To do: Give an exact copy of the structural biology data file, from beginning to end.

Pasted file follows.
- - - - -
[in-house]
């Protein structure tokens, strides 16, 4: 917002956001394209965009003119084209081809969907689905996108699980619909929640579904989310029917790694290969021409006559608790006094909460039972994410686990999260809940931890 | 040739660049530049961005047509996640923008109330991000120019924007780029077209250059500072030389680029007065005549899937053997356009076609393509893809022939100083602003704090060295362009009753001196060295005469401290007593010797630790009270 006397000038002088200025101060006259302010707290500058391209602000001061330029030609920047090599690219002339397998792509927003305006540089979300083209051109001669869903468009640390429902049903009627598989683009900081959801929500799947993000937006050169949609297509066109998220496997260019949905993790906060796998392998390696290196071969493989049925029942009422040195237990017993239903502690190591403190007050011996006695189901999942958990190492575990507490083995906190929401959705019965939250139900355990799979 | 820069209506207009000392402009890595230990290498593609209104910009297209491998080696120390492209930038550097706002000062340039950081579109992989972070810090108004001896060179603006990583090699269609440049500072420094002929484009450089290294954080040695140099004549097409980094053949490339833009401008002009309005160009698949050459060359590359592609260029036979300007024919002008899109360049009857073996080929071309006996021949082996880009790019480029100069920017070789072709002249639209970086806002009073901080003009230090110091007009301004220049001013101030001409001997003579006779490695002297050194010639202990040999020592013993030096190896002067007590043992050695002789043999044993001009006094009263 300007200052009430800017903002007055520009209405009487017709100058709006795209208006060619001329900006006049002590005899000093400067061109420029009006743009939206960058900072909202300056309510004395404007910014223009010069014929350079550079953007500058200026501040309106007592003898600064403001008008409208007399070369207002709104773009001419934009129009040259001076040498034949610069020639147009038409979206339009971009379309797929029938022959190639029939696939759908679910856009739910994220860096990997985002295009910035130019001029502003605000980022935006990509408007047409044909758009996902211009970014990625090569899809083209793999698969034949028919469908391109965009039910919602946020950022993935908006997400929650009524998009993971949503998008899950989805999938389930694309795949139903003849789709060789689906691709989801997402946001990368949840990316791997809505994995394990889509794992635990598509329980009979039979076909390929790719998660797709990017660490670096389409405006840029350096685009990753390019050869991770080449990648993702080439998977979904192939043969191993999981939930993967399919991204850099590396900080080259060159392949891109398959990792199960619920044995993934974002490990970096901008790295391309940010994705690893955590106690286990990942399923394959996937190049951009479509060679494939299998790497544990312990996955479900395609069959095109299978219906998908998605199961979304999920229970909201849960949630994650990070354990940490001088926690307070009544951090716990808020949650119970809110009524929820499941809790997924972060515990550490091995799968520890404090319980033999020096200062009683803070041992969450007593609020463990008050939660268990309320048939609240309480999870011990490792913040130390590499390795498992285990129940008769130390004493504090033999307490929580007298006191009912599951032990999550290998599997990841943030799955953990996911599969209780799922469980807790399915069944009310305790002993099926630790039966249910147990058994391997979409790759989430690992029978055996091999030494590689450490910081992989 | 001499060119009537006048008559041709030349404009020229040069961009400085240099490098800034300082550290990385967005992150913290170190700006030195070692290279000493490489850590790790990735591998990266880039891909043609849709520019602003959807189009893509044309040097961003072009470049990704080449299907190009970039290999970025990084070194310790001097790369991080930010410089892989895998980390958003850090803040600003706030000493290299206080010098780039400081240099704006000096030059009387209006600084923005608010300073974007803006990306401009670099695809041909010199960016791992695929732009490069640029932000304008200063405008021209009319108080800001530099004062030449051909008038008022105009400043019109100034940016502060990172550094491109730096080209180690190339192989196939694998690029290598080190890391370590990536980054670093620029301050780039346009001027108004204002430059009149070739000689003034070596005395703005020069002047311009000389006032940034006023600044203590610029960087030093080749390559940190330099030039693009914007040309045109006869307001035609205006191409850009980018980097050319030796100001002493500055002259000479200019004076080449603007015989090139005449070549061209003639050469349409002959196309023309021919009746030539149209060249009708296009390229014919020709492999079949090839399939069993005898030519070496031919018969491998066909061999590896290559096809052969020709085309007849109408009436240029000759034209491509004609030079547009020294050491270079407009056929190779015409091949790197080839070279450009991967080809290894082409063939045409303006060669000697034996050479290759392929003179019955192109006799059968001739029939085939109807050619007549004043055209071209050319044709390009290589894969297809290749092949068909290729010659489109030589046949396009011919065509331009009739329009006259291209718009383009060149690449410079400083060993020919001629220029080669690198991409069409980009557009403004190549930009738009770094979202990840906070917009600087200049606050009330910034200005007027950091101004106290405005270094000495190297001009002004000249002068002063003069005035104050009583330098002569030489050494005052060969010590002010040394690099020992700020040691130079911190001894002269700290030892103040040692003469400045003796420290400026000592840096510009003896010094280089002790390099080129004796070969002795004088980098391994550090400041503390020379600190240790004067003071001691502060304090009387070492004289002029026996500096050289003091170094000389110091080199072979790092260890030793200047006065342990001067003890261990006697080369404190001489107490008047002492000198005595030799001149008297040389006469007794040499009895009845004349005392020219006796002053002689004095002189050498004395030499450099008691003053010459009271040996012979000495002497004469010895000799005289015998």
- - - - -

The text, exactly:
[in-house]
């Protein structure tokens, strides 16, 4: 917002956001394209965009003119084209081809969907689905996108699980619909929640579904989310029917790694290969021409006559608790006094909460039972994410686990999260809940931890 | 040739660049530049961005047509996640923008109330991000120019924007780029077209250059500072030389680029007065005549899937053997356009076609393509893809022939100083602003704090060295362009009753001196060295005469401290007593010797630790009270 006397000038002088200025101060006259302010707290500058391209602000001061330029030609920047090599690219002339397998792509927003305006540089979300083209051109001669869903468009640390429902049903009627598989683009900081959801929500799947993000937006050169949609297509066109998220496997260019949905993790906060796998392998390696290196071969493989049925029942009422040195237990017993239903502690190591403190007050011996006695189901999942958990190492575990507490083995906190929401959705019965939250139900355990799979 | 820069209506207009000392402009890595230990290498593609209104910009297209491998080696120390492209930038550097706002000062340039950081579109992989972070810090108004001896060179603006990583090699269609440049500072420094002929484009450089290294954080040695140099004549097409980094053949490339833009401008002009309005160009698949050459060359590359592609260029036979300007024919002008899109360049009857073996080929071309006996021949082996880009790019480029100069920017070789072709002249639209970086806002009073901080003009230090110091007009301004220049001013101030001409001997003579006779490695002297050194010639202990040999020592013993030096190896002067007590043992050695002789043999044993001009006094009263 300007200052009430800017903002007055520009209405009487017709100058709006795209208006060619001329900006006049002590005899000093400067061109420029009006743009939206960058900072909202300056309510004395404007910014223009010069014929350079550079953007500058200026501040309106007592003898600064403001008008409208007399070369207002709104773009001419934009129009040259001076040498034949610069020639147009038409979206339009971009379309797929029938022959190639029939696939759908679910856009739910994220860096990997985002295009910035130019001029502003605000980022935006990509408007047409044909758009996902211009970014990625090569899809083209793999698969034949028919469908391109965009039910919602946020950022993935908006997400929650009524998009993971949503998008899950989805999938389930694309795949139903003849789709060789689906691709989801997402946001990368949840990316791997809505994995394990889509794992635990598509329980009979039979076909390929790719998660797709990017660490670096389409405006840029350096685009990753390019050869991770080449990648993702080439998977979904192939043969191993999981939930993967399919991204850099590396900080080259060159392949891109398959990792199960619920044995993934974002490990970096901008790295391309940010994705690893955590106690286990990942399923394959996937190049951009479509060679494939299998790497544990312990996955479900395609069959095109299978219906998908998605199961979304999920229970909201849960949630994650990070354990940490001088926690307070009544951090716990808020949650119970809110009524929820499941809790997924972060515990550490091995799968520890404090319980033999020096200062009683803070041992969450007593609020463990008050939660268990309320048939609240309480999870011990490792913040130390590499390795498992285990129940008769130390004493504090033999307490929580007298006191009912599951032990999550290998599997990841943030799955953990996911599969209780799922469980807790399915069944009310305790002993099926630790039966249910147990058994391997979409790759989430690992029978055996091999030494590689450490910081992989 | 001499060119009537006048008559041709030349404009020229040069961009400085240099490098800034300082550290990385967005992150913290170190700006030195070692290279000493490489850590790790990735591998990266880039891909043609849709520019602003959807189009893509044309040097961003072009470049990704080449299907190009970039290999970025990084070194310790001097790369991080930010410089892989895998980390958003850090803040600003706030000493290299206080010098780039400081240099704006000096030059009387209006600084923005608010300073974007803006990306401009670099695809041909010199960016791992695929732009490069640029932000304008200063405008021209009319108080800001530099004062030449051909008038008022105009400043019109100034940016502060990172550094491109730096080209180690190339192989196939694998690029290598080190890391370590990536980054670093620029301050780039346009001027108004204002430059009149070739000689003034070596005395703005020069002047311009000389006032940034006023600044203590610029960087030093080749390559940190330099030039693009914007040309045109006869307001035609205006191409850009980018980097050319030796100001002493500055002259000479200019004076080449603007015989090139005449070549061209003639050469349409002959196309023309021919009746030539149209060249009708296009390229014919020709492999079949090839399939069993005898030519070496031919018969491998066909061999590896290559096809052969020709085309007849109408009436240029000759034209491509004609030079547009020294050491270079407009056929190779015409091949790197080839070279450009991967080809290894082409063939045409303006060669000697034996050479290759392929003179019955192109006799059968001739029939085939109807050619007549004043055209071209050319044709390009290589894969297809290749092949068909290729010659489109030589046949396009011919065509331009009739329009006259291209718009383009060149690449410079400083060993020919001629220029080669690198991409069409980009557009403004190549930009738009770094979202990840906070917009600087200049606050009330910034200005007027950091101004106290405005270094000495190297001009002004000249002068002063003069005035104050009583330098002569030489050494005052060969010590002010040394690099020992700020040691130079911190001894002269700290030892103040040692003469400045003796420290400026000592840096510009003896010094280089002790390099080129004796070969002795004088980098391994550090400041503390020379600190240790004067003071001691502060304090009387070492004289002029026996500096050289003091170094000389110091080199072979790092260890030793200047006065342990001067003890261990006697080369404190001489107490008047002492000198005595030799001149008297040389006469007794040499009895009845004349005392020219006796002053002689004095002189050498004395030499450099008691003053010459009271040996012979000495002497004469010895000799005289015998």